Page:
As soon as the last Vikings fans stumbled out of U.S. Bank Stadium on Sunday evening, still reveling in their team’s improbable last-second victory over the New Orleans Saints, the major work began getting the stadium ready for its next close-up.

With less than three weeks to go before Super Bowl LII, the clock is ticking to transform the stadium. A lengthy to-do list awaits: End zones have to be repainted, coat racks installed and space added to accommodate the media crush.

“Some of that work was important to get moving on quickly,” said Peter O’Reilly, senior vice president of events for the NFL, which officially took over the stadium on Sunday after the game.

About 11 p.m. Sunday, workers marched onto the field and began peeling the purple turf from the end zones; it will be replaced with the still-to-be-determined colors of the NFC and AFC champions. Also gone, at least temporarily, is the Vikings Norseman insignia at midfield, to make room for the Super Bowl logo. NFL-sponsored branding will start appearing throughout the stadium.

Crews worked in below-zero temperatures installing a 50-by-100-foot electronic screen on the giant glass doors, which will be used to display promotional images leading up to the game.

Shifting schedules

Originally, the league was scheduled to take over the stadium Jan. 2, but the Vikings’ extended playoff run delayed that two weeks.

Some local officials admitted privately that they were relieved when Falcons quarterback Matt Ryan’s 4th-and-goal pass fell incomplete in the waning moments of their divisional game against the top-seeded Philadelphia Eagles. Had the Falcons won, Minnesota — the NFC’s No. 2 seed — would have hosted this week’s conference championship, delaying the stadium changeover until this Sunday.

Staging a Super Bowl in an urban setting adds an extra layer of complexity. Traffic congestion can add to work delays. And unlike in Houston, where the NFL used the vacant Astrodome for storage, extra space is more difficult to come by.

The region’s harsh winters were also a consideration, although Mike Howard, a spokesman for the state Super Bowl Host Committee, said that organizers caught a break with milder-than-normal temperatures, allowing work to stay on schedule.

But NFL officials insisted that, after months of advance planning — with the Host Committee, stadium operator SMG, the Vikings and the league’s architect, Kansas City-based Populous — they were prepared for any potential glitch.

“We were prepared for either scenario and were just waiting to see which way it went,” said O’Reilly, pointing out that Sunday’s game was the first time that a Super Bowl stadium had ever hosted a divisional playoff game in the same year. “We were confident either way.”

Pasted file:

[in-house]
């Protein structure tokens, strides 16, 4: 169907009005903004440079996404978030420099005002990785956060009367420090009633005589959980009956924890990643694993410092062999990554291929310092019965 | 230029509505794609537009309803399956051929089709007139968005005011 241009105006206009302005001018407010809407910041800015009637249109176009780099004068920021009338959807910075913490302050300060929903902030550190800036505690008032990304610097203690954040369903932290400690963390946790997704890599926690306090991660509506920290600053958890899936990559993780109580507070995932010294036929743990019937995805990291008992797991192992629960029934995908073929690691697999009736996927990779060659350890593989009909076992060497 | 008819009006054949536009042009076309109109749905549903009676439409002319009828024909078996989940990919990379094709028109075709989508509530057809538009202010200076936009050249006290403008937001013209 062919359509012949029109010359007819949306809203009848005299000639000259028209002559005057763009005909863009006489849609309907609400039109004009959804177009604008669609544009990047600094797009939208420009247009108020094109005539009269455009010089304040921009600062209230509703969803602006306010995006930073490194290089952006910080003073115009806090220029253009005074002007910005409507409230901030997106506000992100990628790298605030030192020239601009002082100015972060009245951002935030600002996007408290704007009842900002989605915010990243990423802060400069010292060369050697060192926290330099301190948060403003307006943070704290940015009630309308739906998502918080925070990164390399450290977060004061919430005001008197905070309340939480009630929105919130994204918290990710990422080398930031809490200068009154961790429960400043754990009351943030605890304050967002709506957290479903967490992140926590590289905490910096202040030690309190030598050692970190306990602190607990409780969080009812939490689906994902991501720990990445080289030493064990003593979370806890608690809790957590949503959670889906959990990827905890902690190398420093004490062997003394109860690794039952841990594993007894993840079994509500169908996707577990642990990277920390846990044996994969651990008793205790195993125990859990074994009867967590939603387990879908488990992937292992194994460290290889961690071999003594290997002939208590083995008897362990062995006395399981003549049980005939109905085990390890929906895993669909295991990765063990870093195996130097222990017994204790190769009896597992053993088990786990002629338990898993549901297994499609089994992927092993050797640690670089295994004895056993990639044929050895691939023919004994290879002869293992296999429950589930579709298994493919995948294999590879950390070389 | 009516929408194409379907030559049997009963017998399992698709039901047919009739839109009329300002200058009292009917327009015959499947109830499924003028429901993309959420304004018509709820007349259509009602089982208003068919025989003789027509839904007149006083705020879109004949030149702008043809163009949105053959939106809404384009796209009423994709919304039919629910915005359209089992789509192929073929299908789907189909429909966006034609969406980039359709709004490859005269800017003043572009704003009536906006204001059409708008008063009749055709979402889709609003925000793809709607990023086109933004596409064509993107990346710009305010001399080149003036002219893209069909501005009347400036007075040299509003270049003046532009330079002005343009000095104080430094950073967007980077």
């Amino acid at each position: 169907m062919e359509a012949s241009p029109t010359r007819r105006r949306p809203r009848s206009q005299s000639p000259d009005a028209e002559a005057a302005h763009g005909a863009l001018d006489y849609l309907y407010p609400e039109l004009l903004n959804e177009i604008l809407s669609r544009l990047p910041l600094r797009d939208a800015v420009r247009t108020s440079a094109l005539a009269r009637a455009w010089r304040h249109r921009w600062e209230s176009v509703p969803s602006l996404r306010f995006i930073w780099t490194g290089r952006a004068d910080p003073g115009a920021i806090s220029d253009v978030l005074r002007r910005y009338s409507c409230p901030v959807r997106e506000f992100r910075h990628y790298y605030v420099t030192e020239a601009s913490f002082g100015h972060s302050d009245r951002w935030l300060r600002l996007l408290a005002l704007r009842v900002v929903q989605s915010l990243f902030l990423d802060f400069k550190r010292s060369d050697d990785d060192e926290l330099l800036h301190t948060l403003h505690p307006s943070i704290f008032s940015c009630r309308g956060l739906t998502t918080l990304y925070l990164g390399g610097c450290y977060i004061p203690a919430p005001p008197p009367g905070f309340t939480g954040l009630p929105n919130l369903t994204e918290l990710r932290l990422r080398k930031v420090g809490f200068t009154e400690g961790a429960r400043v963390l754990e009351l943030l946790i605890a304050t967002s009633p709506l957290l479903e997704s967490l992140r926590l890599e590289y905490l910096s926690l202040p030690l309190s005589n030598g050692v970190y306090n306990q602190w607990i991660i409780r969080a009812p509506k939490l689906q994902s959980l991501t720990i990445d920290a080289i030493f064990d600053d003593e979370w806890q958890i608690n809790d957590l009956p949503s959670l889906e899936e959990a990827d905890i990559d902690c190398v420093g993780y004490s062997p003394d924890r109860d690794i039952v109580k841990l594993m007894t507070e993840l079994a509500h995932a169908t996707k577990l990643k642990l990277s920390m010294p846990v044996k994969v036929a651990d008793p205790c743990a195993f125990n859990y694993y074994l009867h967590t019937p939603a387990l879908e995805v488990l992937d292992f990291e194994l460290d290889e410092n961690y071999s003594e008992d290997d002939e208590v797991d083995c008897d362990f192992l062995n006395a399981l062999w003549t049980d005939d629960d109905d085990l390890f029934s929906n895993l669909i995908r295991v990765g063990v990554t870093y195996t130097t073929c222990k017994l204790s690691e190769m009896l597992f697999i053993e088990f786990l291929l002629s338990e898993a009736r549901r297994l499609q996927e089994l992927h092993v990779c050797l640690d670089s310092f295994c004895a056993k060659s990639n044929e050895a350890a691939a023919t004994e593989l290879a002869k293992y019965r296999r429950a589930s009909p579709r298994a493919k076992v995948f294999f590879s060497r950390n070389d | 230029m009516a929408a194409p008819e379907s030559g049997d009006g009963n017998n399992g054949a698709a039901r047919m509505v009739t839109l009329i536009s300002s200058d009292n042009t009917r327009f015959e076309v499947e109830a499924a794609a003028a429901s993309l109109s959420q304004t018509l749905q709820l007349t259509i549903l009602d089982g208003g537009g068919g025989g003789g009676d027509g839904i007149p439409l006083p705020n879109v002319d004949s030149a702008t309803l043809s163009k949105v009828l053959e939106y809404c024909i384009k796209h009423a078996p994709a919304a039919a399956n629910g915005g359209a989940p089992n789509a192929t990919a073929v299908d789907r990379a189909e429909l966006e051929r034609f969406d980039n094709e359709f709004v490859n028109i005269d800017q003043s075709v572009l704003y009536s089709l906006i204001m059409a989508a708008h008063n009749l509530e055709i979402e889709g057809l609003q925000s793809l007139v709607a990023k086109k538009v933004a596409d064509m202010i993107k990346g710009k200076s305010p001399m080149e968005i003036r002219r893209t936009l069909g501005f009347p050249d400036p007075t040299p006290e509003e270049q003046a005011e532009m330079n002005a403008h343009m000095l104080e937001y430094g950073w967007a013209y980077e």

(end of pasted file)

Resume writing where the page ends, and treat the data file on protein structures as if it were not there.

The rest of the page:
Last year, the Houston Texans were a wild-card team, meaning that even though they played, and won, their first playoff game at home, theoretically they wouldn’t play at NRG Stadium again unless they advanced to the Super Bowl — they lost in the divisional round to the eventual champion, New England. As such, delays in Super Bowl preparations were minimal.

Still, O’Reilly conceded that a Vikings home game Sunday “would have really compacted the time period significantly, which would have certainly meant bringing more resources to bear.”

By Tuesday morning, a large white and purple canopy had sprouted in the park outside the stadium, which will be closed to the public until after the game, while vehicles buzzed around the stadium, hauling equipment back and forth from what resembled a giant Erector Set shelf.

Inside, workers in white helmets were busy with other tasks, including removing some seats.

Paring seats, adding press

The $1.1 billion stadium seats 66,200 for a normal Vikings game, but the NFL expects to drop its capacity to 65,000 for the Super Bowl to free up space for the colossal media, security and entertainment presence at the event, as well as additional luxury areas.

With the stadium’s regular press area able to hold only 250 people, the NFL will add space to accommodate the record 5,800-plus credentialed journalists from U.S. and international news outlets expected at the game. Work is underway on an auxiliary press box, as well as broadcast booths in the main concourse for foreign TV media.

In addition, workers last week started assembling a large metallic gate at the western edge of Commons Park, which visitors will use to reach the stadium. The roughly 2½-block security perimeter that will be in place a few days before the game also started to take shape, as crews placed chain-link fencing on concrete slabs along nearby streets.

O’Reilly said that the changeover will involve between 500 and 600 workers.

Meanwhile, representatives from the four remaining playoff teams — Philadelphia, the Vikings’ opponent on Sunday, Jacksonville and New England — were in town for customary meetings on Monday and Tuesday, O’Reilly said, to arrange such logistics as team hotels and training facilities, before taking a tour of the year-and-a-half-old stadium.